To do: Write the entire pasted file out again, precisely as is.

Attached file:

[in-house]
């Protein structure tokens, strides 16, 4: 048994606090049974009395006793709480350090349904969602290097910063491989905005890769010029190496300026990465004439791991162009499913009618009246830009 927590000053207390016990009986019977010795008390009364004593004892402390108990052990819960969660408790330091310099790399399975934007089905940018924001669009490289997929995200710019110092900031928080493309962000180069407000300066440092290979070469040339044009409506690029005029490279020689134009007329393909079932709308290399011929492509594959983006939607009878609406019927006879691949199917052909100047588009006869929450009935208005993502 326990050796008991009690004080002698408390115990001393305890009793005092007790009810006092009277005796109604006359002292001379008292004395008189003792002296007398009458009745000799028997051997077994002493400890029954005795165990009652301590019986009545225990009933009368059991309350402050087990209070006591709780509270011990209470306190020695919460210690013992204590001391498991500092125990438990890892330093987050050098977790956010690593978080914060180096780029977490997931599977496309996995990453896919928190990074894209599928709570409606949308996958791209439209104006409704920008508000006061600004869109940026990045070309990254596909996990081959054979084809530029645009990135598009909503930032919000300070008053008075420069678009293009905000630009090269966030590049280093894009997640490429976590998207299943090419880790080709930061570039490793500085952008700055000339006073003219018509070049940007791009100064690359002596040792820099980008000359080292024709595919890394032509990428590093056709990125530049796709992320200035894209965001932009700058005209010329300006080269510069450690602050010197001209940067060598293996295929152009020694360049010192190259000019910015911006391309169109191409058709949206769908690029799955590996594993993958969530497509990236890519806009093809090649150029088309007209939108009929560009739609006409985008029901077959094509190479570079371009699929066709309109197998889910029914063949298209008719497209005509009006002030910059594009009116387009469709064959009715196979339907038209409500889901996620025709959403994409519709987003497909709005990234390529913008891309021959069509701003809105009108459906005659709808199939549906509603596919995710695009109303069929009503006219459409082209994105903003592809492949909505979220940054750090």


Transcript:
[in-house]
């Protein structure tokens, strides 16, 4: 048994606090049974009395006793709480350090349904969602290097910063491989905005890769010029190496300026990465004439791991162009499913009618009246830009 927590000053207390016990009986019977010795008390009364004593004892402390108990052990819960969660408790330091310099790399399975934007089905940018924001669009490289997929995200710019110092900031928080493309962000180069407000300066440092290979070469040339044009409506690029005029490279020689134009007329393909079932709308290399011929492509594959983006939607009878609406019927006879691949199917052909100047588009006869929450009935208005993502 326990050796008991009690004080002698408390115990001393305890009793005092007790009810006092009277005796109604006359002292001379008292004395008189003792002296007398009458009745000799028997051997077994002493400890029954005795165990009652301590019986009545225990009933009368059991309350402050087990209070006591709780509270011990209470306190020695919460210690013992204590001391498991500092125990438990890892330093987050050098977790956010690593978080914060180096780029977490997931599977496309996995990453896919928190990074894209599928709570409606949308996958791209439209104006409704920008508000006061600004869109940026990045070309990254596909996990081959054979084809530029645009990135598009909503930032919000300070008053008075420069678009293009905000630009090269966030590049280093894009997640490429976590998207299943090419880790080709930061570039490793500085952008700055000339006073003219018509070049940007791009100064690359002596040792820099980008000359080292024709595919890394032509990428590093056709990125530049796709992320200035894209965001932009700058005209010329300006080269510069450690602050010197001209940067060598293996295929152009020694360049010192190259000019910015911006391309169109191409058709949206769908690029799955590996594993993958969530497509990236890519806009093809090649150029088309007209939108009929560009739609006409985008029901077959094509190479570079371009699929066709309109197998889910029914063949298209008719497209005509009006002030910059594009009116387009469709064959009715196979339907038209409500889901996620025709959403994409519709987003497909709005990234390529913008891309021959069509701003809105009108459906005659709808199939549906509603596919995710695009109303069929009503006219459409082209994105903003592809492949909505979220940054750090």